One of the more tragic aspects of the genre-defining New Wave Of British Heavy Metal was that few bands managed to continue the momentum after the peak of the movement. By the mid-80s, many acts either broke up, changed musical direction, or failed to re-capture the magic of their debut or sophomore efforts. There are, of course, exceptions to this outside of the stadium-tier acts such as Iron Maiden. Enter Satan, whose 1983 debut, Court In The Act, would later be considered one of the crowning gems of the NWOBHM and an oft-cited example of one of the earliest speed metal releases. Throughout their fragmented career, albeit with different members and under various nomenclature, Satan have managed to do what has alluded the grasp of so many promising bands of the era: recapture the magic of another age as though no time at all has passed.
Fans of the band probably already know what to expect before playing the record, but part of the magic of Satan’s consistency is their ability to present the familiar as something new and fresh. While their general approach to songwriting tends to work within their own confines, few ideas feel recycled from previous efforts. The first track on the album, “Into The Mouth Of Eternity,” shows that Satan still sounds like Satan. Featuring lively guitar leads conjoined with Brian Ross’s signature crisp vocals, Cruel Magic is off to a solid start. Progressing a little further, the guitars really let loose for one of the highlights of the album in “Legions Hellbound.” The shredding behind the chorus creates a triumphant build up of tension before the softer guitar solo creeps into a bridge that explodes with trading solos over a faster passage before returning to the verse.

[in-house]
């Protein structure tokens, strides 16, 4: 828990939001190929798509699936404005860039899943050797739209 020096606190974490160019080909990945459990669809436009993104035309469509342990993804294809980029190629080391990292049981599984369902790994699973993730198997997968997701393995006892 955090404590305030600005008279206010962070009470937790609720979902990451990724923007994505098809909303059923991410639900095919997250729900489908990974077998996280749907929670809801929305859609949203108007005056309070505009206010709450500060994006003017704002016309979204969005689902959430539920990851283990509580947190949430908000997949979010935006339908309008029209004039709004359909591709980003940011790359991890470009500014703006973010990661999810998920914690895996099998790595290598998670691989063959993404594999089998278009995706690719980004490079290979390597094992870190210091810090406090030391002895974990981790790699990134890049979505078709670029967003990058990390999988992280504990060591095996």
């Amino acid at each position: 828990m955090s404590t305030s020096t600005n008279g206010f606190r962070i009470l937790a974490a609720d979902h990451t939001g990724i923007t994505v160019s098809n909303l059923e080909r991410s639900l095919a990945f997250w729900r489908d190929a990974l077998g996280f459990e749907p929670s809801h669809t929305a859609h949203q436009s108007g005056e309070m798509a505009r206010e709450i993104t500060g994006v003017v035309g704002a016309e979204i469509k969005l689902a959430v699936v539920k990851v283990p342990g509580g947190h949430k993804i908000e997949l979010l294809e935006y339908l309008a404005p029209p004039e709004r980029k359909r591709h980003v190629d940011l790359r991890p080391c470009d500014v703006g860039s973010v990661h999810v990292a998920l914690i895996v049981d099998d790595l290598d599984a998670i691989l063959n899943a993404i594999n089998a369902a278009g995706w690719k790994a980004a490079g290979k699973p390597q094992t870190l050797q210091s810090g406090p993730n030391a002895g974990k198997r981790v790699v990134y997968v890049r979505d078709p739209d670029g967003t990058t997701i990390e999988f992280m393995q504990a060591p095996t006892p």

Satan expands on their flirtation with more progressive elements in their structures, as further evidenced by the equally excellent track “My Prophetic Soul.” In classic Satan fashion, melodies are delivered at breakneck speeds, and it’s just riff after riff. While still working in the confines of an overall verse/chorus structure, its the sections in between that really shine. The bridges are expertly crafted to carry the weight of what is a catchy tune to begin with and expand it into more of a journey without meandering too far from what really makes the band so great: their songwriting. Though Cruel Magic may not be quite as speedy as their previous material, it is without any sacrifice to the electricity of the music itself (which isn’t to say there aren’t plenty of fast-paced burners that glide the record forward).
Satan does evoke a sort of cruel magic on their latest effort. It satisfies anything a fan of classic heavy metal could want and leaves them with the desire for more. Granted, fans of the under-budget production of the old days won’t find that here – the recording is most assuredly modern, but done well and just lets the band shine at what they do best: making good, catchy songs and great moments that make for a powerful performance that belongs in the upper echelons of the band’s already ironclad catalogue.